In floor price debate for telecom firms, India has Pakistan, Nigeria, Zimbabwe for company
If you can’t beat them, change the rules.
Incumbents in the telecom sector have asked the Telecom Regulatory Authority of India (Trai) to fix a minimum floor price for voice and data services. This isn’t surprising; they have been knocking on every possible door seeking an end to Reliance Jio Infocomm Ltd’s onslaught, which offered its services free for seven months, and is now offering three months’ services for the price of one.
Also, with the Competition Commission of India (CCI) having shot down a petition to rule against Jio’s alleged predatory pricing, the lobbying with the sector regulator has understandably intensified.
“It is quite jarring for the telecom industry, a child of the country’s reforms in the 1990s, to ask the regulator to intervene in pricing decisions”, says an analyst with a domestic institutional brokerage.
It has always practiced the policy of forbearance as far as pricing decisions are concerned, and any intervention on pricing will be a major shift in policy, and will drag the regulator into extremely tricky territory.
In Nigeria, a decision to impose a floor price for data services caused a furore among consumers in November 2016, leading the Nigerian Communications Commission (NCC) to withdraw the proposal (http://bit.ly/2sa33ro).
In India, a far larger market, it will be reasonable to expect a revolt from consumers as well, especially after the drastic fall in tariffs they have enjoyed in recent months.
One of the arguments made by incumbents before Trai was that this has been implemented in some other countries. But a moot point is that two countries where the telecom regulator has mandated a floor price, Sri Lanka and Zimbabwe, have a population of less than 40 million put together.
Bangladesh is a rare market with a relatively large size where a floor price is applicable for voice services.
None of the other ~190 countries have implemented a floor price for the telecom sector, and from the looks of it, no developed market has even broached the subject.
As such, there isn’t a compelling narrative as far as precedence goes.
The Sri Lankan example is often touted in the debate. Its telecom industry was running high losses when the floor price was introduced by the Telecommunications Regulatory Commission of Sri Lanka (TRCSL), but turned around within two years of the move, and also resulted in higher investments into the sector.
But what is often missed in the argument is that the policy has helped Dialog Axiata Plc remain entrenched as the clear market leader—Murtaza Jafferjee, chief executive officer at Colombo-based JB Securities (Pvt.) Ltd, estimates the company has a revenue market share of well over 55%.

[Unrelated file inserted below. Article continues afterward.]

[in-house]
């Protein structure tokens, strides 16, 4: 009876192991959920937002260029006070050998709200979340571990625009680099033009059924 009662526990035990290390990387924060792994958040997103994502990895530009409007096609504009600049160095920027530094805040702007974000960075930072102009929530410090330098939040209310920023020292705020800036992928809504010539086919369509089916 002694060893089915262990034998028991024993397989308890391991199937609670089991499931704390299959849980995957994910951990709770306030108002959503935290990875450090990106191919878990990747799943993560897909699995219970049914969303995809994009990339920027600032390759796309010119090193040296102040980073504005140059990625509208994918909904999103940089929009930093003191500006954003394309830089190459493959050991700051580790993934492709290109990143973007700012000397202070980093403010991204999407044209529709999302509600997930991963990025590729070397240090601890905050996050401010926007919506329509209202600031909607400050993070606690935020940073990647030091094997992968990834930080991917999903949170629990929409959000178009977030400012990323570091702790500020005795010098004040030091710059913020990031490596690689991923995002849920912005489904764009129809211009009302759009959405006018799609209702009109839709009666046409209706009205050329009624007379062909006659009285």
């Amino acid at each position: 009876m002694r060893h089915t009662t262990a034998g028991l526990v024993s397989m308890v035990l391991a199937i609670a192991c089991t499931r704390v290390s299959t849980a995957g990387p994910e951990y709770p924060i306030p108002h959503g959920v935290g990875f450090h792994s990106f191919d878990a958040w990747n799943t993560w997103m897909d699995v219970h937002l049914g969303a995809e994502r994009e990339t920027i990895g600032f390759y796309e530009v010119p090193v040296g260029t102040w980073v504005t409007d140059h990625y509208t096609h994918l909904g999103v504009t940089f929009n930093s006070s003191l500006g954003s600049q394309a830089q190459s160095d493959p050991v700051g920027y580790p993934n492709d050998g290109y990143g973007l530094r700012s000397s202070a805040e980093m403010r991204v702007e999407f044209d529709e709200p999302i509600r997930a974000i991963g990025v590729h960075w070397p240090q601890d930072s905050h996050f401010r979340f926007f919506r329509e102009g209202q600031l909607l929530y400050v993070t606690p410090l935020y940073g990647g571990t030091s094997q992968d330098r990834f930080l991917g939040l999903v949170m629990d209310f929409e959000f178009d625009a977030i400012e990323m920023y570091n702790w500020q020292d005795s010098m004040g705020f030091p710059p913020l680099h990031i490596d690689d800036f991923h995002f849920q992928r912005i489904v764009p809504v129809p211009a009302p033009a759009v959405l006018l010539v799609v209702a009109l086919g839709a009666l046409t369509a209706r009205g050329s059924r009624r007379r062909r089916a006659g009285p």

Meanwhile, the subsidiaries of Bharti Airtel Ltd and Hutchison Whampoa Ltd have remained bit players, with single-digit market share, thanks to the restrictions on price-based competition.
As such, a floor on prices affects competition dynamics and favours some companies over the others.
It can also breed inefficiency in some companies and result in huge profit in some others.
Jafferjee points out that the cost of providing services for some telcos is way lower than the floor price set by the regulator. As a result, large incumbents are enjoying high operating profit margins, he adds.
Apart from being appallingly anti-consumer, the concept of a floor price can also keep some telecom companies from investing in advanced technologies to lower costs, and result in them becoming inefficient.
While there’s no news on its decision yet, the paper articulates the typical case for a floor price fairly well. The regulators who have considered a floor tend to argue that intense price competition affects the financial health of telcos and that a floor will strengthen the industry.
A TRCSL official also pointed out in a presentation that companies shift their focus from price competition to other areas such as competing on quality.
Some have suggested that unfettered competition can lead to a race to the bottom and affect sustainability of services to customers.
In the rare case, such as when Turkey imposed a floor only for market leader Turkcell, the reasoning was more nuanced.
Turkey’s telecoms regulator, the Information Technology and Communications Authority, imposed a floor price for only Turkcell’s on-net calls, because the operator was charging vastly different prices for on-net and off-net calls, purportedly to take advantage of its high market share. The floor was lifted last August.
The Bangladesh Telecommunication Regulatory Commission (BTRC) is currently doing a cost-model analysis for data prices, because it believes companies aren’t reducing prices fast enough, despite lower regulatory costs.
So, in sum, the concept of a blanket floor price is clearly out of the ordinary, especially when it’s being considered for the reasons India’s incumbent operators are talking about.